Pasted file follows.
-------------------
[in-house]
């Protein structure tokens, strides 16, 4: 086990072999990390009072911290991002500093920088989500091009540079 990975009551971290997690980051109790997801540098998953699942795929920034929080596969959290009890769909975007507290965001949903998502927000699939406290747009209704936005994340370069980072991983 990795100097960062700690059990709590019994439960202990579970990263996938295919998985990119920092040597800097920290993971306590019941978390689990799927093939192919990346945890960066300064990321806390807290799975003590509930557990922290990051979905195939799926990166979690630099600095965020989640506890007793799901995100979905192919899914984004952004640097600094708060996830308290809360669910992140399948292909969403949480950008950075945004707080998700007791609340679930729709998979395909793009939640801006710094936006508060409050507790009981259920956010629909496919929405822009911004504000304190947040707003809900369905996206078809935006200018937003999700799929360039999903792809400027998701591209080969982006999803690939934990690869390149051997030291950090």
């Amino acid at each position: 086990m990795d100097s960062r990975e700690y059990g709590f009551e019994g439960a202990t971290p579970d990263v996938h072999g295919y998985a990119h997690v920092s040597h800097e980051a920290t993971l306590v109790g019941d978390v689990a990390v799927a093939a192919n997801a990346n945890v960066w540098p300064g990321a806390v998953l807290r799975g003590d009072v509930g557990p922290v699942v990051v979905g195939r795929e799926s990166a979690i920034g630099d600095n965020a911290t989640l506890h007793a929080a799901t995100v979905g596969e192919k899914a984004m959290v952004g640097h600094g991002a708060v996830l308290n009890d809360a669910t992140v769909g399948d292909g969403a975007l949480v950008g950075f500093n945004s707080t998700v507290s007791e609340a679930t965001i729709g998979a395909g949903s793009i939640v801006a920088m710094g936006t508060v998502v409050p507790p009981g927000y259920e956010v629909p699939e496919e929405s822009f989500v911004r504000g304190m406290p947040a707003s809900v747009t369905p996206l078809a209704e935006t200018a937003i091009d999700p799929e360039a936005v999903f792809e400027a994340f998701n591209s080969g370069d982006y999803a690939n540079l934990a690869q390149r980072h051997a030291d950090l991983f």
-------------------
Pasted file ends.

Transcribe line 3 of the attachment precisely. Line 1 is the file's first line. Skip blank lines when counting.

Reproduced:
């Amino acid at each position: 086990m990795d100097s960062r990975e700690y059990g709590f009551e019994g439960a202990t971290p579970d990263v996938h072999g295919y998985a990119h997690v920092s040597h800097e980051a920290t993971l306590v109790g019941d978390v689990a990390v799927a093939a192919n997801a990346n945890v960066w540098p300064g990321a806390v998953l807290r799975g003590d009072v509930g557990p922290v699942v990051v979905g195939r795929e799926s990166a979690i920034g630099d600095n965020a911290t989640l506890h007793a929080a799901t995100v979905g596969e192919k899914a984004m959290v952004g640097h600094g991002a708060v996830l308290n009890d809360a669910t992140v769909g399948d292909g969403a975007l949480v950008g950075f500093n945004s707080t998700v507290s007791e609340a679930t965001i729709g998979a395909g949903s793009i939640v801006a920088m710094g936006t508060v998502v409050p507790p009981g927000y259920e956010v629909p699939e496919e929405s822009f989500v911004r504000g304190m406290p947040a707003s809900v747009t369905p996206l078809a209704e935006t200018a937003i091009d999700p799929e360039a936005v999903f792809e400027a994340f998701n591209s080969g370069d982006y999803a690939n540079l934990a690869q390149r980072h051997a030291d950090l991983f």